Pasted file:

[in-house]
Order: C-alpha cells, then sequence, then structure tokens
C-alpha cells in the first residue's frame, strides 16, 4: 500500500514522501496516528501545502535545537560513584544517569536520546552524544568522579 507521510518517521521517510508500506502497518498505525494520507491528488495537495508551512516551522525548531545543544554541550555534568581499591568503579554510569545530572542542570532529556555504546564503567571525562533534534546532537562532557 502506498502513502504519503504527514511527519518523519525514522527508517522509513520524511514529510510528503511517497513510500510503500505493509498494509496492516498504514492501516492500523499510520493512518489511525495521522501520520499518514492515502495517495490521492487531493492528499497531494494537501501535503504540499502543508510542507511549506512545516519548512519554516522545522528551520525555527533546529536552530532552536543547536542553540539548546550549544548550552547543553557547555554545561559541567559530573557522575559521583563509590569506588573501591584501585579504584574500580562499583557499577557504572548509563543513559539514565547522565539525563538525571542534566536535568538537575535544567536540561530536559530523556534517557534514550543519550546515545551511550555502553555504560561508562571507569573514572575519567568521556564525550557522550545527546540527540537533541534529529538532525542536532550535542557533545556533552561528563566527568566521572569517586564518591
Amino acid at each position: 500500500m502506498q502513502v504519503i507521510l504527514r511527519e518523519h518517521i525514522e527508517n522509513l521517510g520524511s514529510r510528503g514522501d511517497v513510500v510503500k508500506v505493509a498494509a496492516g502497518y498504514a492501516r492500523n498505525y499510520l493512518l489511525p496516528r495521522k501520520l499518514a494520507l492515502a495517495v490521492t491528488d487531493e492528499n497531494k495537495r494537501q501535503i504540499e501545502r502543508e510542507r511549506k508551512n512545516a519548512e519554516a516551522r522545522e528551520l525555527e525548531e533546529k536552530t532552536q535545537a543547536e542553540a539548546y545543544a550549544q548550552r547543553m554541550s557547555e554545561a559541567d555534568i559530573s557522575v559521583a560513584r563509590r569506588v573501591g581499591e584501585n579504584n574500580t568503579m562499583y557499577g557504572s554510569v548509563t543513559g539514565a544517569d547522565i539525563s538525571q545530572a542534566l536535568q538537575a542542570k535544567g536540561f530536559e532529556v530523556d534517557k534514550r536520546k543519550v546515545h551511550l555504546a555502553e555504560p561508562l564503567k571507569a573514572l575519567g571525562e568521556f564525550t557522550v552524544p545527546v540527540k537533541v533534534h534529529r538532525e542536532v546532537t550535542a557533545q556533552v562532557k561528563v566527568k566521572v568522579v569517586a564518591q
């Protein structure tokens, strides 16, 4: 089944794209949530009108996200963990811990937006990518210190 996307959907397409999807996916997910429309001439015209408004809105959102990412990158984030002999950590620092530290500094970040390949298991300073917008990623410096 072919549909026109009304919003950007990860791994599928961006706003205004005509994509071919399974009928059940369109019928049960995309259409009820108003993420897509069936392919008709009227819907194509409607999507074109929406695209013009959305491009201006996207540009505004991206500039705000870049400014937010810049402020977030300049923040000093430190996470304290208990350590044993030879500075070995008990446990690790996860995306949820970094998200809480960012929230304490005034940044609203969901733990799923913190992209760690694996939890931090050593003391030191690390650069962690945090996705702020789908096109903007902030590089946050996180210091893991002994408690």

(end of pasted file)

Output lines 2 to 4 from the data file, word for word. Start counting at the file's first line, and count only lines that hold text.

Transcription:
Order: C-alpha cells, then sequence, then structure tokens
C-alpha cells in the first residue's frame, strides 16, 4: 500500500514522501496516528501545502535545537560513584544517569536520546552524544568522579 507521510518517521521517510508500506502497518498505525494520507491528488495537495508551512516551522525548531545543544554541550555534568581499591568503579554510569545530572542542570532529556555504546564503567571525562533534534546532537562532557 502506498502513502504519503504527514511527519518523519525514522527508517522509513520524511514529510510528503511517497513510500510503500505493509498494509496492516498504514492501516492500523499510520493512518489511525495521522501520520499518514492515502495517495490521492487531493492528499497531494494537501501535503504540499502543508510542507511549506512545516519548512519554516522545522528551520525555527533546529536552530532552536543547536542553540539548546550549544548550552547543553557547555554545561559541567559530573557522575559521583563509590569506588573501591584501585579504584574500580562499583557499577557504572548509563543513559539514565547522565539525563538525571542534566536535568538537575535544567536540561530536559530523556534517557534514550543519550546515545551511550555502553555504560561508562571507569573514572575519567568521556564525550557522550545527546540527540537533541534529529538532525542536532550535542557533545556533552561528563566527568566521572569517586564518591
Amino acid at each position: 500500500m502506498q502513502v504519503i507521510l504527514r511527519e518523519h518517521i525514522e527508517n522509513l521517510g520524511s514529510r510528503g514522501d511517497v513510500v510503500k508500506v505493509a498494509a496492516g502497518y498504514a492501516r492500523n498505525y499510520l493512518l489511525p496516528r495521522k501520520l499518514a494520507l492515502a495517495v490521492t491528488d487531493e492528499n497531494k495537495r494537501q501535503i504540499e501545502r502543508e510542507r511549506k508551512n512545516a519548512e519554516a516551522r522545522e528551520l525555527e525548531e533546529k536552530t532552536q535545537a543547536e542553540a539548546y545543544a550549544q548550552r547543553m554541550s557547555e554545561a559541567d555534568i559530573s557522575v559521583a560513584r563509590r569506588v573501591g581499591e584501585n579504584n574500580t568503579m562499583y557499577g557504572s554510569v548509563t543513559g539514565a544517569d547522565i539525563s538525571q545530572a542534566l536535568q538537575a542542570k535544567g536540561f530536559e532529556v530523556d534517557k534514550r536520546k543519550v546515545h551511550l555504546a555502553e555504560p561508562l564503567k571507569a573514572l575519567g571525562e568521556f564525550t557522550v552524544p545527546v540527540k537533541v533534534h534529529r538532525e542536532v546532537t550535542a557533545q556533552v562532557k561528563v566527568k566521572v568522579v569517586a564518591q